Anyone with experience of working in a fashion retail store in the early 1990s will remember the hallowed role of the window dresser, or visual merchandiser.
Armed with an iron, a special board for ironing sleeves and lots of pins, they would roam from store to store and held demi-god status in the eyes of store staff, many of whom thought: “Maybe, one day.”
Back then there was a considerable degree of art involved in visual merchandising, depending who you asked the window had to grab attention and interest in between five and seven seconds.
The rise of data and the eCommerce challenge
As epos systems became more sophisticated and information was polled more frequently, data increasingly informed merchandising decisions. Lists were faxed to branches with instructions to front face bestsellers in store and place trending items in the window: right product in the right place at the right time.
In the eCommerce world the online merchandiser’s role is almost entirely data driven. Their tools are databases, spreadsheets and analytics software. What’s more, whilst their bricks and mortar colleagues have limited space to hold stock, the website has a virtually unlimited stock holding.
That’s not the only difference of course. For instance, a shopper can walk into a branch of Next or Marks & Spencer and pretty quickly scan the entire range across different product groups – their speed is dictated by the square footage of the store. But online they are confined to one page, be it the home page or other landing page, which severely reduces the opportunity to expose that massive inventory. Ensuring the right product is in the right place at the right time is more important than ever.
Furthermore when you add in the volume of data collected through interactions with a website that lead to micro conversions, the task of completely merchandising an eCommerce site for optimum ROI is at best overwhelming and at worst impossible.
Back in August when asked about the adoption of emerging technology at the Retail Hive Live: eCommerce meets Fulfilment, members stated that AI was their biggest priority above Robotics, IoT, Self-driving vehicles and Drones.
AI for online merchandising?
There are many eCommerce personalisation solutions that claim to employ AI, so it’s worth taking a look under the hood of what’s out there.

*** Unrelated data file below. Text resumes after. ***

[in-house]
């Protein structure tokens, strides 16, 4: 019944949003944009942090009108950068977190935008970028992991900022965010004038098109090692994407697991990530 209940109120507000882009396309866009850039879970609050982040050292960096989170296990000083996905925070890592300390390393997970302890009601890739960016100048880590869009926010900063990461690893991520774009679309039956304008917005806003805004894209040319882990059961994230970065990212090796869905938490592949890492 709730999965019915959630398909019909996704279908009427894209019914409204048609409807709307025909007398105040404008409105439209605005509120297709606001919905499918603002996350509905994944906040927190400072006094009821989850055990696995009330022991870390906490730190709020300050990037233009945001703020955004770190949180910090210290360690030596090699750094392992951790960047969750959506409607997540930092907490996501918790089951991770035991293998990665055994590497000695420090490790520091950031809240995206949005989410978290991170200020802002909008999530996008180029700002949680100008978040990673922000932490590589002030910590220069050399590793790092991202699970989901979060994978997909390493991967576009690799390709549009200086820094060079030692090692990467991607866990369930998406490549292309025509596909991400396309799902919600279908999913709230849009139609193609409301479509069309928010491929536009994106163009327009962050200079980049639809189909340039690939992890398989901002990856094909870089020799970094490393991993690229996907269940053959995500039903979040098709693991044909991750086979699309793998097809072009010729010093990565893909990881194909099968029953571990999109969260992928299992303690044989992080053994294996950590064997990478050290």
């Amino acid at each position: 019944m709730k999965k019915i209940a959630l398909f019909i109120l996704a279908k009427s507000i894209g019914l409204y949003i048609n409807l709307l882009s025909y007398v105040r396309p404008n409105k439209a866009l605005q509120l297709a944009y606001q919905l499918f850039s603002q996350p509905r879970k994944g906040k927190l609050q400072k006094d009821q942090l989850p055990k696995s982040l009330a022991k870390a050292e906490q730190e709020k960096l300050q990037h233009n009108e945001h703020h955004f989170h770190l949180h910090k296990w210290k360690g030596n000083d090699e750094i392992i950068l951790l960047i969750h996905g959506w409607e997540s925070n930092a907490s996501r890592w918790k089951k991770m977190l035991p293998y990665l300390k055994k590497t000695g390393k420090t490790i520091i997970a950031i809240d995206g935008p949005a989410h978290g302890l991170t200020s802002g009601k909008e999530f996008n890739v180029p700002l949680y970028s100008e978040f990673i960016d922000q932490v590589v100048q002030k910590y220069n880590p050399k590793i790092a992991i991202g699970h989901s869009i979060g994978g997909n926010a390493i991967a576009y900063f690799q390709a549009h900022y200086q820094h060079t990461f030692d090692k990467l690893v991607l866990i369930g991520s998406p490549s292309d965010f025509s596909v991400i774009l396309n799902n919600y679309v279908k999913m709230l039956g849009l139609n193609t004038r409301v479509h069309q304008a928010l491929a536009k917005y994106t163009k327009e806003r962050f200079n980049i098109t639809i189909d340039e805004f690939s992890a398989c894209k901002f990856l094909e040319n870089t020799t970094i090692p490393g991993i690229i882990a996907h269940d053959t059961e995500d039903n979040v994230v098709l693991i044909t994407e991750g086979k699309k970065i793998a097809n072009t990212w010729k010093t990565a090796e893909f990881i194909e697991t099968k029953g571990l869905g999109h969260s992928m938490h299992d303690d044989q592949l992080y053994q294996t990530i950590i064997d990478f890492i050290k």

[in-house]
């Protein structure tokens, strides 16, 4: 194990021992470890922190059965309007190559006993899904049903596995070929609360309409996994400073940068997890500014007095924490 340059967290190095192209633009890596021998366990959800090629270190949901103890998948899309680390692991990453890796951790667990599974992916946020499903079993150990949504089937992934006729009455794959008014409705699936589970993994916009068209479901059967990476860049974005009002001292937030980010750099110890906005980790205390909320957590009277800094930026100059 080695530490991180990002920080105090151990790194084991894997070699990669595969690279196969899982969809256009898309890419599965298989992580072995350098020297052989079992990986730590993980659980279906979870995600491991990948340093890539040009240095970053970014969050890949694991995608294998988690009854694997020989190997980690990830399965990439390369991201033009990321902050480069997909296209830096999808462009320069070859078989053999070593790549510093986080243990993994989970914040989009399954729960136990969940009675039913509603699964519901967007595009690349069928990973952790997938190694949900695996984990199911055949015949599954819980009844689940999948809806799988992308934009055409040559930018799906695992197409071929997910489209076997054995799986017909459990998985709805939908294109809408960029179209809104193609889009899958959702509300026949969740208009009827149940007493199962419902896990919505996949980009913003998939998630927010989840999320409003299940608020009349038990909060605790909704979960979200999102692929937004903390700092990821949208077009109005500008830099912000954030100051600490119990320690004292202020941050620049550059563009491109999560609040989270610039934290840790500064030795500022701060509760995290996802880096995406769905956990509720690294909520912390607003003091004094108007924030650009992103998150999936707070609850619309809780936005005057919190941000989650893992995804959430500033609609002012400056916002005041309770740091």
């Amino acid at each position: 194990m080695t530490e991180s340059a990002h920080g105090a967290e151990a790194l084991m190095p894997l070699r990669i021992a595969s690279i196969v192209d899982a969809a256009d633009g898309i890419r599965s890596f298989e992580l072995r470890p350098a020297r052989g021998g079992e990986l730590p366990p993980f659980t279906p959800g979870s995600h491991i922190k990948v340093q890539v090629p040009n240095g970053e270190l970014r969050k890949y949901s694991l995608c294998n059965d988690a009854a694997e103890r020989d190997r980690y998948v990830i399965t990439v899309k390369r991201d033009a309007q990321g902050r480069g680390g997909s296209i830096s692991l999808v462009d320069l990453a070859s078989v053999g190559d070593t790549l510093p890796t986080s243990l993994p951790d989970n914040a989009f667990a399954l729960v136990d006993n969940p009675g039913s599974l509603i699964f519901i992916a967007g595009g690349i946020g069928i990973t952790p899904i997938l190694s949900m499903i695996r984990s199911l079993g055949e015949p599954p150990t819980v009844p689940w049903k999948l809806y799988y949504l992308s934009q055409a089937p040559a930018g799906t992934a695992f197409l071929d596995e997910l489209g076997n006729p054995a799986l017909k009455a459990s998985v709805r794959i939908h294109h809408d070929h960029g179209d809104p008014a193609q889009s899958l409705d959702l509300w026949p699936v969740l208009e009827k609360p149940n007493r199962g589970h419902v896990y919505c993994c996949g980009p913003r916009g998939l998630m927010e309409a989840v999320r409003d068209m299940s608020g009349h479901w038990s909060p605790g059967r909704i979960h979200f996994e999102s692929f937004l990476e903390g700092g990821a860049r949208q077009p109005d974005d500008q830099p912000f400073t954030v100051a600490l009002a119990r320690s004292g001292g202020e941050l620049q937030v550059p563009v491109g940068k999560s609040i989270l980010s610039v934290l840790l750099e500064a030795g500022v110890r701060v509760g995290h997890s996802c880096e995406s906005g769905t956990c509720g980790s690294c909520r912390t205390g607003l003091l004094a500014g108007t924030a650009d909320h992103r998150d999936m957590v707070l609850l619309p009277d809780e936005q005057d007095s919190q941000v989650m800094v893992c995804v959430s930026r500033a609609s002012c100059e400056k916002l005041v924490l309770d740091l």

Many systems described as AI are, in fact, rule based. They require the merchandising team to set up triggers based on criteria defined by poring over spreadsheets and other data sources. But rules can conflict, they are not truly scalable, they do not react in real time and creating them requires a lot of manual effort – back to square one.
What’s more, many systems deal with just one part of a site: search, or recommendations, or ads, or navigation. This means retailers have a non-unified site employing several different systems, which can lead to cannibalisation effects that reduce sales. For example, a shopper finds an item they want through the search or navigation, but are then recommended to buy a lower-margin alternative.
A sophisticated AI solution is self-learning, self-operating, consistent, accurate, scalable and efficient. It will run across all aspects of the site, learning and applying that knowledge to all facets. In fact as data accumulates it just gets better and better.
This kind of solution should enable retailers to hand over the heavy lifting of merchandising to computers, to put the right product in the right place at the right time, leaving them to set their overarching goals. The question is: can they let go and is it a leap of faith?
Man vs Machine – the results
One online store that did let go is leading Nordic beauty retailer Kicks. But it was no leap of faith. It A/B tested merchandisers versus AI. On the one hand, merchandisers used their experience and knowledge to manually produce a home page. This page was pitched against an automated page delivered by Apptus eSales using AI and machine learning.
The results were striking. The automated version received an eight times higher click-through rate than the manual version, eight times more add to baskets and where the manual version made one actual purchase, the automated version succeeded in completing 101 sales transactions.
According to Jenny Vesterlund at Kicks: “It was not long before the results unambiguously spoke for the Apptus eSales version, we saw a strong increase in all indicators: click through rate, percentage added to the shopping cart, number of purchases, conversion rate and average order value.”
After a few days Kicks decided to completely abandon the manual approach and hand sales generation over to Apptus eSales.
“We’re looking forward to doing even more testing and use of automation in the future, especially now that we’ve seen how well it can work”, concludes Jenny.
Opportunities abound - no leap of faith
As in other business areas, AI in online merchandising really can make a difference compared to a manual approach, and a quite amazing difference too. As Kicks discovered, there’s no need to take a leap of faith, just a step forward in the right direction: There’s still the opportunity for merchandisers to achieve demi-god status.